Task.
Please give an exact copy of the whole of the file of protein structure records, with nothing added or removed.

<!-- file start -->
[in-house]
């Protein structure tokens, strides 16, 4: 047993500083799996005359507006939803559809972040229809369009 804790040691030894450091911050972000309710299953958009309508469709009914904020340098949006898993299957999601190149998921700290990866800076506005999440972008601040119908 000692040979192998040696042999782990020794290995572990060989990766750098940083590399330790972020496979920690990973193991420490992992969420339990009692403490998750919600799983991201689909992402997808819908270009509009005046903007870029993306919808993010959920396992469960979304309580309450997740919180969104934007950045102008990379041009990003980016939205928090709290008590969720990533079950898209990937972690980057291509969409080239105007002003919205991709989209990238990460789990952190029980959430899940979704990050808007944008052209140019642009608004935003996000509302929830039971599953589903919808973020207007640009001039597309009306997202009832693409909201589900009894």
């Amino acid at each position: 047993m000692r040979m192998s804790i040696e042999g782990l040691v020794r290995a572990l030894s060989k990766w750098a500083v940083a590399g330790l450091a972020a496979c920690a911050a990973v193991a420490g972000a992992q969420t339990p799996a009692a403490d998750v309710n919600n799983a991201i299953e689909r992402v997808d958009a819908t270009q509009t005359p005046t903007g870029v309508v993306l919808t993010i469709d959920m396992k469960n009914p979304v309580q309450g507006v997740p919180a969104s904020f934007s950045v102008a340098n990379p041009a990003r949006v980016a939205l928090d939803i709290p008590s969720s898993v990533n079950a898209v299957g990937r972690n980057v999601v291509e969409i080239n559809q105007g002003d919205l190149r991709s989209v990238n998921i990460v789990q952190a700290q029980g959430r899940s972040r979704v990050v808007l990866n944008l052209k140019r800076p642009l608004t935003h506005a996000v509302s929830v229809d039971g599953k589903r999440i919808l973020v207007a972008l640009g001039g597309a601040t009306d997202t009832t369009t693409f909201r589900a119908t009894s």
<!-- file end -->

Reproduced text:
[in-house]
């Protein structure tokens, strides 16, 4: 047993500083799996005359507006939803559809972040229809369009 804790040691030894450091911050972000309710299953958009309508469709009914904020340098949006898993299957999601190149998921700290990866800076506005999440972008601040119908 000692040979192998040696042999782990020794290995572990060989990766750098940083590399330790972020496979920690990973193991420490992992969420339990009692403490998750919600799983991201689909992402997808819908270009509009005046903007870029993306919808993010959920396992469960979304309580309450997740919180969104934007950045102008990379041009990003980016939205928090709290008590969720990533079950898209990937972690980057291509969409080239105007002003919205991709989209990238990460789990952190029980959430899940979704990050808007944008052209140019642009608004935003996000509302929830039971599953589903919808973020207007640009001039597309009306997202009832693409909201589900009894």
């Amino acid at each position: 047993m000692r040979m192998s804790i040696e042999g782990l040691v020794r290995a572990l030894s060989k990766w750098a500083v940083a590399g330790l450091a972020a496979c920690a911050a990973v193991a420490g972000a992992q969420t339990p799996a009692a403490d998750v309710n919600n799983a991201i299953e689909r992402v997808d958009a819908t270009q509009t005359p005046t903007g870029v309508v993306l919808t993010i469709d959920m396992k469960n009914p979304v309580q309450g507006v997740p919180a969104s904020f934007s950045v102008a340098n990379p041009a990003r949006v980016a939205l928090d939803i709290p008590s969720s898993v990533n079950a898209v299957g990937r972690n980057v999601v291509e969409i080239n559809q105007g002003d919205l190149r991709s989209v990238n998921i990460v789990q952190a700290q029980g959430r899940s972040r979704v990050v808007l990866n944008l052209k140019r800076p642009l608004t935003h506005a996000v509302s929830v229809d039971g599953k589903r999440i919808l973020v207007a972008l640009g001039g597309a601040t009306d997202t009832t369009t693409f909201r589900a119908t009894s």